author = "Jelle Brouwer and {Berg, van den}, Floor and Hanneke Loerts and Remco Knooihuizen and Merel Keijzer",
year = "2020",
month = "1",
day = "30",
language = "English",
note = "Aletta's Talent Network Junior Research Meet-Up ; Conference date: 30-01-2020 Through 30-01-2020",
url = "https://www.rug.nl/aletta/calendar/junior-research-meet-up_30_january",

}

RIS

TY - CONF

T1 - Foreign Language Learning as an Innovative Healthy Aging Tool

AU - Brouwer, Jelle

AU - Berg, van den, Floor

AU - Loerts, Hanneke

AU - Knooihuizen, Remco

AU - Keijzer, Merel

PY - 2020/1/30

Y1 - 2020/1/30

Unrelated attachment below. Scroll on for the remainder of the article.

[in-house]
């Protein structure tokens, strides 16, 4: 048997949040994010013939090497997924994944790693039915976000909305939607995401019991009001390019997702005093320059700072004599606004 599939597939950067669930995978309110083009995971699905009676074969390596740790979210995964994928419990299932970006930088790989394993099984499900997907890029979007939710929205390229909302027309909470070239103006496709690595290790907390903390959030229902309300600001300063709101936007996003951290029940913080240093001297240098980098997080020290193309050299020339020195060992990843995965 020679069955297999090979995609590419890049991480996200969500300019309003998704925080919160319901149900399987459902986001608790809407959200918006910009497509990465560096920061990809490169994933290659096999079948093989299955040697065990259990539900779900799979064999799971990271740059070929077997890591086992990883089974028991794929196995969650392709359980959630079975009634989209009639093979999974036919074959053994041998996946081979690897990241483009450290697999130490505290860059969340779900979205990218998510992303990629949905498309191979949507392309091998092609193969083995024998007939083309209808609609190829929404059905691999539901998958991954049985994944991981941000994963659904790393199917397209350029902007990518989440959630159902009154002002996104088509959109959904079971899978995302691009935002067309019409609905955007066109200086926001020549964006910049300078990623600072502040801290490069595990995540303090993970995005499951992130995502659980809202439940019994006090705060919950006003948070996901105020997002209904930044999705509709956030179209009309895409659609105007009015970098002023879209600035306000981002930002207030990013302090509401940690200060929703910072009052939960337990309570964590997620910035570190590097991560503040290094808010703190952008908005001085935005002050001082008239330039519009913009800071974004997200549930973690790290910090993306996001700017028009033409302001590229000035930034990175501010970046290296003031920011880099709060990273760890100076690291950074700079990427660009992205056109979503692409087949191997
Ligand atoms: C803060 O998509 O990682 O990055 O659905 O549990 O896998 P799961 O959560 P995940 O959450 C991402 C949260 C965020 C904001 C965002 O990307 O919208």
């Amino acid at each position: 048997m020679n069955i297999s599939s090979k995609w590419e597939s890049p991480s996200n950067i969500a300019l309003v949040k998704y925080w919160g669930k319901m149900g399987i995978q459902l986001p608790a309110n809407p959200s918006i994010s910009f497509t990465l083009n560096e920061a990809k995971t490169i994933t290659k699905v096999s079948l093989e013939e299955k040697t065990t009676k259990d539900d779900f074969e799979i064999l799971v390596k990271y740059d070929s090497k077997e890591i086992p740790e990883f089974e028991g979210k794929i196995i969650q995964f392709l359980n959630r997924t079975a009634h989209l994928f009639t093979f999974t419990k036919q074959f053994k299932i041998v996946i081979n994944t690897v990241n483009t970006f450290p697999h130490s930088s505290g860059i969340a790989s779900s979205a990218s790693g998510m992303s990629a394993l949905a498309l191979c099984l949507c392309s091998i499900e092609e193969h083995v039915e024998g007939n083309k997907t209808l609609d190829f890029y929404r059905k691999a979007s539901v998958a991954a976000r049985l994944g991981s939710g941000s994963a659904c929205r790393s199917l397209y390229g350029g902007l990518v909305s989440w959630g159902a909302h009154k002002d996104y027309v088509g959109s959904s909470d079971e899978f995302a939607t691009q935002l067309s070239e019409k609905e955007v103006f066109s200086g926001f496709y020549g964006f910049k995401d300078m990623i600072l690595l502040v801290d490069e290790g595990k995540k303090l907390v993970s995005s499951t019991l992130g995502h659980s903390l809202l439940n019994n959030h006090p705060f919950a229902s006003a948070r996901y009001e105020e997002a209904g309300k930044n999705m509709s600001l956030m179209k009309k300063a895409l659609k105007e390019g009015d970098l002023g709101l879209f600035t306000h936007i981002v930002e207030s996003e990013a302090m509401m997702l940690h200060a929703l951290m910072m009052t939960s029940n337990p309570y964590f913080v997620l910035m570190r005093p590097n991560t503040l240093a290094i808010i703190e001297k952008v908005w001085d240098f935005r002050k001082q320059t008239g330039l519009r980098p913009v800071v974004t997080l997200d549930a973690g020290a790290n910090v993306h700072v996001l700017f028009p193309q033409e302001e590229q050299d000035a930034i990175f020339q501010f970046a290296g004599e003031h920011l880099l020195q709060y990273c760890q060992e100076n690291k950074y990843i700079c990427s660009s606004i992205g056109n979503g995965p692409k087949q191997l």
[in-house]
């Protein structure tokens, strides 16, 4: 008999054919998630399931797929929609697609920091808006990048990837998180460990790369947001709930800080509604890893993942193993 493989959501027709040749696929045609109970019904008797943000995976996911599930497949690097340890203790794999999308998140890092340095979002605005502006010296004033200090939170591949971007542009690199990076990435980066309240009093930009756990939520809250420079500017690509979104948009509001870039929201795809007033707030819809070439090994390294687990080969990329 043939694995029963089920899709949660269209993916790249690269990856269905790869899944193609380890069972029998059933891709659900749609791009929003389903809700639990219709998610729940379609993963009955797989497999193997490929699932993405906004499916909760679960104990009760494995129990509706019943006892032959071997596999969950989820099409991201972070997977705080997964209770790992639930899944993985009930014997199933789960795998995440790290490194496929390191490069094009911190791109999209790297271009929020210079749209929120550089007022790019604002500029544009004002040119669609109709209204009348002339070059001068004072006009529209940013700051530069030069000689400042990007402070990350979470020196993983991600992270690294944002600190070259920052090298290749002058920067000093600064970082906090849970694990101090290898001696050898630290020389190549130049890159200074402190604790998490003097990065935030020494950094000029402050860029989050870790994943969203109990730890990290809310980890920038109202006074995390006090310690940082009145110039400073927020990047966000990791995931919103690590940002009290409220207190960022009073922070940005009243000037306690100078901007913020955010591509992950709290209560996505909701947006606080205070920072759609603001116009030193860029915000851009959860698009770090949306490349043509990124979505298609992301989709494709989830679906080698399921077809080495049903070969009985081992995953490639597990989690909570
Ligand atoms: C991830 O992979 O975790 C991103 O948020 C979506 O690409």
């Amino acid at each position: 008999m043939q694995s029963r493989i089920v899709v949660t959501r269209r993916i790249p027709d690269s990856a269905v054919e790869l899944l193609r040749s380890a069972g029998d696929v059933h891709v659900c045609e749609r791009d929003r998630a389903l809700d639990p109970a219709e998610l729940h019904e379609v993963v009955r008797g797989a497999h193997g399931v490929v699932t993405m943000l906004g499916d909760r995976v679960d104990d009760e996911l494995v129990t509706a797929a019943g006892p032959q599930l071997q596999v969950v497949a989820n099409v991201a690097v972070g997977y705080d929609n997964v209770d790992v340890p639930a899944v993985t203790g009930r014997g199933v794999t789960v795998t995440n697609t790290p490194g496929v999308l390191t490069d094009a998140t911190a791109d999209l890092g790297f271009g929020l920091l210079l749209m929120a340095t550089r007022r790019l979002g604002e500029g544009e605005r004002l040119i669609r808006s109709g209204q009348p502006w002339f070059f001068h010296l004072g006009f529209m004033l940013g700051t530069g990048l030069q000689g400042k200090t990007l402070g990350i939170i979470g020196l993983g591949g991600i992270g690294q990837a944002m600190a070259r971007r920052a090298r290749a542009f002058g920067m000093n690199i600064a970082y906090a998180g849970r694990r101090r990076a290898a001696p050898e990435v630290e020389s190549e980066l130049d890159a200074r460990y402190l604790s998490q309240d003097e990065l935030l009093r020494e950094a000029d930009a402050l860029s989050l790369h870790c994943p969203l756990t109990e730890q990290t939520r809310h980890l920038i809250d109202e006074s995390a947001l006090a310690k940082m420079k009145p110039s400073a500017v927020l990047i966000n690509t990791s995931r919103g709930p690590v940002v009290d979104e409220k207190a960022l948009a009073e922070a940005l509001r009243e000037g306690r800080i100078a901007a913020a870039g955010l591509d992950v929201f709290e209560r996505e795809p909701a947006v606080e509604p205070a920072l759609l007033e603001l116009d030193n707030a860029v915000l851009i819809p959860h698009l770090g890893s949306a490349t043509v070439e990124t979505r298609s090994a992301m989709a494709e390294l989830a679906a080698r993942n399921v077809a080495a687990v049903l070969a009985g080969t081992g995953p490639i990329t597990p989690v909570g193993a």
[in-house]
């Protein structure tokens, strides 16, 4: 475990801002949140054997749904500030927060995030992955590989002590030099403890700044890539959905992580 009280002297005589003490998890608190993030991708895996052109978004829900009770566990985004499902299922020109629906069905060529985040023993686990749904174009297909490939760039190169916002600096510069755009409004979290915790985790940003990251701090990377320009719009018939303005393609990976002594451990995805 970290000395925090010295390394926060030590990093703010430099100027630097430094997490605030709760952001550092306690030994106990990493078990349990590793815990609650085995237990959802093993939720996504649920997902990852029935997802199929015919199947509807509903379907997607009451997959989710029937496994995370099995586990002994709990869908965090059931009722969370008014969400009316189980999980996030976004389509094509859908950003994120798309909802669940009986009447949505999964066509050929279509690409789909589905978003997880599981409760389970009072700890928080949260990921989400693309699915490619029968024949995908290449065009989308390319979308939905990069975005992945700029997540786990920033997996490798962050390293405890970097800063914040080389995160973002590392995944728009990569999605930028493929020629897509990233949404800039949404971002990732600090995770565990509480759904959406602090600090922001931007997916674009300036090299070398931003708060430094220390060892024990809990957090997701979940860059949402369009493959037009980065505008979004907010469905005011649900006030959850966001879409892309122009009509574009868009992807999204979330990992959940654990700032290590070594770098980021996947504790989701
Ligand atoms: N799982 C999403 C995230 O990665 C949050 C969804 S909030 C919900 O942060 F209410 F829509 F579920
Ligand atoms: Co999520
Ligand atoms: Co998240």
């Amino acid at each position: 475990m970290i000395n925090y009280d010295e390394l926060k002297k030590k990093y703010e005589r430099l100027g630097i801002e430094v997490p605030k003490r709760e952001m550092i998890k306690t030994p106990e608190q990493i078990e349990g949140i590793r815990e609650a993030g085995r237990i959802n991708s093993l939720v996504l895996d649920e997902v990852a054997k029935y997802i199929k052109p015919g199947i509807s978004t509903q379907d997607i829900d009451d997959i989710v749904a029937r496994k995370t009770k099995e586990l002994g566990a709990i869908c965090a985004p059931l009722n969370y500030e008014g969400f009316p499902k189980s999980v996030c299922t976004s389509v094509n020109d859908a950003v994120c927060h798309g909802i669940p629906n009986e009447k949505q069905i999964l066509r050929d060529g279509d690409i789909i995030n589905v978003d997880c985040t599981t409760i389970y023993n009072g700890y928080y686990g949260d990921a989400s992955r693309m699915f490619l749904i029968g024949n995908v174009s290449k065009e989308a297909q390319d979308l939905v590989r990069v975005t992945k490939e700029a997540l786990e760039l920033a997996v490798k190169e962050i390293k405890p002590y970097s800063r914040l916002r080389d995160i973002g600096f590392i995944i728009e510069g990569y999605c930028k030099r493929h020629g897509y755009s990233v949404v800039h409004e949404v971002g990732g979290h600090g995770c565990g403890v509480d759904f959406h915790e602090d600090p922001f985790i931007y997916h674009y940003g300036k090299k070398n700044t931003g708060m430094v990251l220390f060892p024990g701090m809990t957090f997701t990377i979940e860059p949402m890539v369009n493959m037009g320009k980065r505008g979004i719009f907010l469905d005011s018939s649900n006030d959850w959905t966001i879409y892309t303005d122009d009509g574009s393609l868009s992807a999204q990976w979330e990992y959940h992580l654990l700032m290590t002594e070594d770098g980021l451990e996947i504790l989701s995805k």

N2 - The prevention and treatment of cognitive decline and mood complaints are vital in our aging society, considering their association with an increased risk of developing dementia and late-life depression. Strikingly, bilingualism has been linked to a delay in symptom onset of dementia, suggesting that lifelong bilingualism boosts cognitive reserve. This project assesses whether the introduction of a bilingual experience later in life, through foreign language learning, could serve as an innovative healthy aging tool. Learning a foreign language involves interference in relation to the new language and the mother tongue, which requires cognitive flexibility (CF) to solve. CF may be especially impaired in Mild Cognitive Impairment (MCI) and late-life depression (LLD); thus, by engaging in foreign language learning, CF may be enhanced in these populations as well as in their neurotypical peers. In this presentation we outline the method underlying this investigation. Through eye-tracking paradigms and neuropsychological testing we aim to capture the effects that ensue from foreign language learning in MCI, LLD, and neurotypical seniors. To isolate the contribution of foreign language learning to CF vis-à-vis other cognitive interventions, effects are compared to those that emerge in two additional groups of neurotypical seniors participating in musical training or a lecture series. Due to the unique interference process involved in learning a foreign language, it is expected that foreign language learning will boost CF more than other cognitive training programs. If proven successful, foreign language learning could be considered as a treatment and/or preventative method for late-life memory and mood disorders in the future. Keywords: interventions, foreign language learning, late-life disorders